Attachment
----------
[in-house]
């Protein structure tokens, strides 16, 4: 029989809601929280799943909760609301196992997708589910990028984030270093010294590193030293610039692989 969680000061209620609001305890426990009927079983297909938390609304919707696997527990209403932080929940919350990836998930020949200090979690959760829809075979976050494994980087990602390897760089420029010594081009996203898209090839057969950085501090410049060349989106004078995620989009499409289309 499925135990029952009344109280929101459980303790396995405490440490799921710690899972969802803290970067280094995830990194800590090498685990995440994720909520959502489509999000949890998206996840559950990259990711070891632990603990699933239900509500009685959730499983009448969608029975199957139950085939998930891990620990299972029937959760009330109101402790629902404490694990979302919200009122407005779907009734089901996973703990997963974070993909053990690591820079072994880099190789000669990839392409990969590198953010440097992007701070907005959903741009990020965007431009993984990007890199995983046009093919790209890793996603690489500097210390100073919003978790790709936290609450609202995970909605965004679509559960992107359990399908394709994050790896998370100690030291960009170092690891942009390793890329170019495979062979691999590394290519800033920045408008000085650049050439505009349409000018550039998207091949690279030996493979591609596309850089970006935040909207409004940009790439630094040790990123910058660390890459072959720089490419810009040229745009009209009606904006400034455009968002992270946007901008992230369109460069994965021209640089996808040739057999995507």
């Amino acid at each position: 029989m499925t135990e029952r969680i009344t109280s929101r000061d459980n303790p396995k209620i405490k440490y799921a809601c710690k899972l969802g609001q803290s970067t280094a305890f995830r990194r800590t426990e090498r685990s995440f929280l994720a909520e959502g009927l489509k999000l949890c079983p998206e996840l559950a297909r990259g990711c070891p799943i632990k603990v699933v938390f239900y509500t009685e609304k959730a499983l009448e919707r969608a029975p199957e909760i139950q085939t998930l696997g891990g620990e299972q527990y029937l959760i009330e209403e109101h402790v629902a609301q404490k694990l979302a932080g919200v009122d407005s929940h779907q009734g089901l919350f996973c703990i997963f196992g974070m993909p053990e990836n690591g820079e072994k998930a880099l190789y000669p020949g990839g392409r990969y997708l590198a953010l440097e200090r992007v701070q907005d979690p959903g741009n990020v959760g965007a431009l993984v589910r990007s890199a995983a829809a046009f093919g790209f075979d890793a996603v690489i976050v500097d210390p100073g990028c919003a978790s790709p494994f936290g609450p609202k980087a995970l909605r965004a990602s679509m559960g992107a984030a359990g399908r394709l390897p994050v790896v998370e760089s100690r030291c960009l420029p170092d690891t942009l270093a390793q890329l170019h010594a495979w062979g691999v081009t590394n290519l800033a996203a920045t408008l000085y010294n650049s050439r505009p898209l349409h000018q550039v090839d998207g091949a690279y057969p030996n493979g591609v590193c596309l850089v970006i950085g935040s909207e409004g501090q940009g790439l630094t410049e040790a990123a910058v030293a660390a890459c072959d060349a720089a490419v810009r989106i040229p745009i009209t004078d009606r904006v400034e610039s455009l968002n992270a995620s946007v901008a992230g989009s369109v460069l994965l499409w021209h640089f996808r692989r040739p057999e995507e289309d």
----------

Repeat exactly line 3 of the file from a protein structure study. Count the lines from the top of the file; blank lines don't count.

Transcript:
């Amino acid at each position: 029989m499925t135990e029952r969680i009344t109280s929101r000061d459980n303790p396995k209620i405490k440490y799921a809601c710690k899972l969802g609001q803290s970067t280094a305890f995830r990194r800590t426990e090498r685990s995440f929280l994720a909520e959502g009927l489509k999000l949890c079983p998206e996840l559950a297909r990259g990711c070891p799943i632990k603990v699933v938390f239900y509500t009685e609304k959730a499983l009448e919707r969608a029975p199957e909760i139950q085939t998930l696997g891990g620990e299972q527990y029937l959760i009330e209403e109101h402790v629902a609301q404490k694990l979302a932080g919200v009122d407005s929940h779907q009734g089901l919350f996973c703990i997963f196992g974070m993909p053990e990836n690591g820079e072994k998930a880099l190789y000669p020949g990839g392409r990969y997708l590198a953010l440097e200090r992007v701070q907005d979690p959903g741009n990020v959760g965007a431009l993984v589910r990007s890199a995983a829809a046009f093919g790209f075979d890793a996603v690489i976050v500097d210390p100073g990028c919003a978790s790709p494994f936290g609450p609202k980087a995970l909605r965004a990602s679509m559960g992107a984030a359990g399908r394709l390897p994050v790896v998370e760089s100690r030291c960009l420029p170092d690891t942009l270093a390793q890329l170019h010594a495979w062979g691999v081009t590394n290519l800033a996203a920045t408008l000085y010294n650049s050439r505009p898209l349409h000018q550039v090839d998207g091949a690279y057969p030996n493979g591609v590193c596309l850089v970006i950085g935040s909207e409004g501090q940009g790439l630094t410049e040790a990123a910058v030293a660390a890459c072959d060349a720089a490419v810009r989106i040229p745009i009209t004078d009606r904006v400034e610039s455009l968002n992270a995620s946007v901008a992230g989009s369109v460069l994965l499409w021209h640089f996808r692989r040739p057999e995507e289309d």